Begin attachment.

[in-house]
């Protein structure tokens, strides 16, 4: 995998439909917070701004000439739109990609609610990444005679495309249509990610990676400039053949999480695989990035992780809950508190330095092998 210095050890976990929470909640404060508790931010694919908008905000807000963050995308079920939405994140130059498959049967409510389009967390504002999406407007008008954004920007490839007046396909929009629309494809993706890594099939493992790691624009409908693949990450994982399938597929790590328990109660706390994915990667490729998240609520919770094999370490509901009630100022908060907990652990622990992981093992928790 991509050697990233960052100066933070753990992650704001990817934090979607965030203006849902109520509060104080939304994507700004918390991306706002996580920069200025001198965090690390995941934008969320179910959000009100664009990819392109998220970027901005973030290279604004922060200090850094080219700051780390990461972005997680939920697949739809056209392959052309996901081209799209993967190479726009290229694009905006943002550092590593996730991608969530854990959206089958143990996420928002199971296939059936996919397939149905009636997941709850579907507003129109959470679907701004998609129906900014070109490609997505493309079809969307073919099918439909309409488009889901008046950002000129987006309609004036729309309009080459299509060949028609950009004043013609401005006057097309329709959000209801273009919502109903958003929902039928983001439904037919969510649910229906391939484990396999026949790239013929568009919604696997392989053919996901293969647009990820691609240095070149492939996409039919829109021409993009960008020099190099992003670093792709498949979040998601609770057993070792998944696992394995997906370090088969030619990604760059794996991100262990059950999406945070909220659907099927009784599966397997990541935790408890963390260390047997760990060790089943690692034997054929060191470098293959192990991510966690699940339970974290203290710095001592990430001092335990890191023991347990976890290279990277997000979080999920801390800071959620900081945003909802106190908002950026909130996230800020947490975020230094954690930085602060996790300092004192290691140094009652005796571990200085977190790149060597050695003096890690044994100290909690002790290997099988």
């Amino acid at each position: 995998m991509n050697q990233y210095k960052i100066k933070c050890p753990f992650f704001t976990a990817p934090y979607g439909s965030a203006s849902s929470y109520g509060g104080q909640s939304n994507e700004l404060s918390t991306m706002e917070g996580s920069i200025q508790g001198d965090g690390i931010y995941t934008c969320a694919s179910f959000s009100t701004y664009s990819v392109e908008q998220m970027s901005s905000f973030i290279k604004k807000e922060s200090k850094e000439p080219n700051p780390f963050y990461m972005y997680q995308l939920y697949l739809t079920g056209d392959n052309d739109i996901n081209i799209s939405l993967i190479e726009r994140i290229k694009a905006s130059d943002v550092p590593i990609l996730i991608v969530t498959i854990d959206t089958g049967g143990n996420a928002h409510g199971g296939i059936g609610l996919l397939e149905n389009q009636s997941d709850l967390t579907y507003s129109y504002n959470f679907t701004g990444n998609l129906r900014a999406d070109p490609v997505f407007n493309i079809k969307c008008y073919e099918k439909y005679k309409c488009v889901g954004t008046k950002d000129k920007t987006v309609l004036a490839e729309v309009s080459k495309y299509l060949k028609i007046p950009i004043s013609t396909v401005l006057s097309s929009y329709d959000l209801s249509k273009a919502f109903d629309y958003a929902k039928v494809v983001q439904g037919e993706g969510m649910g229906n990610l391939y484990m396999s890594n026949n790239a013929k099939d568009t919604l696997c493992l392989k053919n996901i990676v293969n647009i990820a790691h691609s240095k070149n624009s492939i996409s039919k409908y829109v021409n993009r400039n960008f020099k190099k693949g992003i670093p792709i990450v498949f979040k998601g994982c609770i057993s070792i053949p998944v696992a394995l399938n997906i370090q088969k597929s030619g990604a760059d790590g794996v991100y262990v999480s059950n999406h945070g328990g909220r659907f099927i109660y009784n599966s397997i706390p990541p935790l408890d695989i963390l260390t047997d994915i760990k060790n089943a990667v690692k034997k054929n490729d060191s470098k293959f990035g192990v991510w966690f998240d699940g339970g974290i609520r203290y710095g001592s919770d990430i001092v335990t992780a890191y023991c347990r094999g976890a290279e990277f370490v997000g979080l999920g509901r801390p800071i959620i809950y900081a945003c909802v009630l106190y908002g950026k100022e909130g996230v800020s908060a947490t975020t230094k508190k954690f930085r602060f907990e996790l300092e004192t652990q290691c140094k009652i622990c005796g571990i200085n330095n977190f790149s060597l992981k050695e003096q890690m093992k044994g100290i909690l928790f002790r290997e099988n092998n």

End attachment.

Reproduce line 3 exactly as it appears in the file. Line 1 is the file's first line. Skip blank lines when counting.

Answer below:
């Amino acid at each position: 995998m991509n050697q990233y210095k960052i100066k933070c050890p753990f992650f704001t976990a990817p934090y979607g439909s965030a203006s849902s929470y109520g509060g104080q909640s939304n994507e700004l404060s918390t991306m706002e917070g996580s920069i200025q508790g001198d965090g690390i931010y995941t934008c969320a694919s179910f959000s009100t701004y664009s990819v392109e908008q998220m970027s901005s905000f973030i290279k604004k807000e922060s200090k850094e000439p080219n700051p780390f963050y990461m972005y997680q995308l939920y697949l739809t079920g056209d392959n052309d739109i996901n081209i799209s939405l993967i190479e726009r994140i290229k694009a905006s130059d943002v550092p590593i990609l996730i991608v969530t498959i854990d959206t089958g049967g143990n996420a928002h409510g199971g296939i059936g609610l996919l397939e149905n389009q009636s997941d709850l967390t579907y507003s129109y504002n959470f679907t701004g990444n998609l129906r900014a999406d070109p490609v997505f407007n493309i079809k969307c008008y073919e099918k439909y005679k309409c488009v889901g954004t008046k950002d000129k920007t987006v309609l004036a490839e729309v309009s080459k495309y299509l060949k028609i007046p950009i004043s013609t396909v401005l006057s097309s929009y329709d959000l209801s249509k273009a919502f109903d629309y958003a929902k039928v494809v983001q439904g037919e993706g969510m649910g229906n990610l391939y484990m396999s890594n026949n790239a013929k099939d568009t919604l696997c493992l392989k053919n996901i990676v293969n647009i990820a790691h691609s240095k070149n624009s492939i996409s039919k409908y829109v021409n993009r400039n960008f020099k190099k693949g992003i670093p792709i990450v498949f979040k998601g994982c609770i057993s070792i053949p998944v696992a394995l399938n997906i370090q088969k597929s030619g990604a760059d790590g794996v991100y262990v999480s059950n999406h945070g328990g909220r659907f099927i109660y009784n599966s397997i706390p990541p935790l408890d695989i963390l260390t047997d994915i760990k060790n089943a990667v690692k034997k054929n490729d060191s470098k293959f990035g192990v991510w966690f998240d699940g339970g974290i609520r203290y710095g001592s919770d990430i001092v335990t992780a890191y023991c347990r094999g976890a290279e990277f370490v997000g979080l999920g509901r801390p800071i959620i809950y900081a945003c909802v009630l106190y908002g950026k100022e909130g996230v800020s908060a947490t975020t230094k508190k954690f930085r602060f907990e996790l300092e004192t652990q290691c140094k009652i622990c005796g571990i200085n330095n977190f790149s060597l992981k050695e003096q890690m093992k044994g100290i909690l928790f002790r290997e099988n092998n």